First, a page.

Bill Whitehurst was dressed in his “Sunday-go-to-meeting” suit because he really was in church. At the time, he was Congressman from Virginia’s second district and I worked for him in the Norfolk district office. Just as many others, I knew him as Dr. Bill.
As a backdrop, I had come to work for him as a summer intern. He then asked me to continue on staff while I attended college during my junior year. So, everyday I would race from my classes to work half-days at the Congressional office. That meant that I usually would answer mail and phone calls. Which brings me back to that Sunday morning.
He had been invited to my church that morning to briefly speak. When I saw him come through the church door, I made a beeline toward him. That’s when he greeted me and also handed a few of letters to me. They were letters that I had prepared for his signature.
Usually, he would come back from Washington on weekends and personally sign each letter that had been prepared for him during the week. He always wanted to personally sign his mail even though most other elected officials used those signature machines. It was a lot of letter signing each weekend.
These were the days before spell check and computers. When he handed me my prepared letters, I noticed that a couple had corrections on them with an attached instruction note. He asked me to make some changes that included spelling… which I did. I couldn’t help it, it made me laugh out loud because that was his personality. He actually brought the mail to church because he wanted to get it right and get them mailed out the next morning.
When I had first come to work as an intern, the office manager, Rena Wasserman, had given me some words of advice in working there. She did so with a smile. One recommendation was to never drive him in my car. Whenever he wanted me to drive, I would just hand him my key. It was true, he was a terrible “backseat driver”.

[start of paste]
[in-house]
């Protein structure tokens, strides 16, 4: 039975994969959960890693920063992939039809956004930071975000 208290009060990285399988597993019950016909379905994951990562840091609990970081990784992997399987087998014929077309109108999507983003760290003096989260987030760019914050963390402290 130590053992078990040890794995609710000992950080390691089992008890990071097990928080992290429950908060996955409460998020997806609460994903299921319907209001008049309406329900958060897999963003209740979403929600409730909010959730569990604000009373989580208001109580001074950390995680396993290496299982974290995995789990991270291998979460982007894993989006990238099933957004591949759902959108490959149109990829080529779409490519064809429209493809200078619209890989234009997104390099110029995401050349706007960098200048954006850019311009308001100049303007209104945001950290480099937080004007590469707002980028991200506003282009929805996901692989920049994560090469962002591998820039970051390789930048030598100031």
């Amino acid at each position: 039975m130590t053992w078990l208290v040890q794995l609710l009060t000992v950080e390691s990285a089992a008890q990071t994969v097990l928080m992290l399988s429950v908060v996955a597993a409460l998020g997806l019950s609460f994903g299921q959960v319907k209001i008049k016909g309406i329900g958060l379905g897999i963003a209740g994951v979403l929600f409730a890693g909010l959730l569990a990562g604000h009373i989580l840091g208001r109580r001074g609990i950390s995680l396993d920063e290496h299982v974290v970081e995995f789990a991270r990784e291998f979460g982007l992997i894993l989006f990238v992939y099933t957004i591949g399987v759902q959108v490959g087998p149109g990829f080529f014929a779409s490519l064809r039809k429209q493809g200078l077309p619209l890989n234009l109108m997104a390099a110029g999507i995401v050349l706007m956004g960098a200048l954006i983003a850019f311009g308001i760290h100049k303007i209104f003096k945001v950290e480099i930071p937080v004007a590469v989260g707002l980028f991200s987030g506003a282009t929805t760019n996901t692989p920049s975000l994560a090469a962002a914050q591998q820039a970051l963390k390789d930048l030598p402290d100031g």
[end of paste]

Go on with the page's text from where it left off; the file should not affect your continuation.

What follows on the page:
Years later, I now have a note and a letter from him that are framed together. One is the note that was attached to those letters that he gave me on that Sunday, asking me to make changes. The letter framed beside it was the thank you that he sent me after my last day of employment.
His thank you meant a lot to me and the note of corrections reminded me to pay attention to the details.
Dr. Bill made a lasting impression on how I work. He never felt that it was necessary to stand on the floors of Congress to make speeches. Instead, he emphasized taking care of those that he represented. That was emphasized to everyone that worked for him.
He once told me that the best part of working in Washington was seeing it in his rearview mirror each weekend, as he headed back home to Tidewater. It’s too bad that there aren’t more of our elected officials less consumed with Washington and more consumed with the detail of doing a good job and taking care of those who elected them.
I decided to write about Dr. Bill when I read Philip Walzer of PilotOnline.com , who wrote an article about Dr. Bill receiving the First Citizen Award from the Norfolk Cosmopolitan Club. And, this Thursday that he is also going to be celebrating his 90th birthday.
He attributes his long life to not smoking, “pushing away” from the dinner table and teaching, because “students energize you” according to the article. He continues to teach at Old Dominion University.
You’ll learn a great deal about Dr. Bill in this well written article from the Pilot. It brought back some great memories. A man who has influenced many including me.
A couple of years ago, I was fortunate to attend a dinner that honored Dr. Bill. Following that night, he sent me another letter to tell me that he is proud of me. Yes… I have that letter framed too!
And for pic o’ day…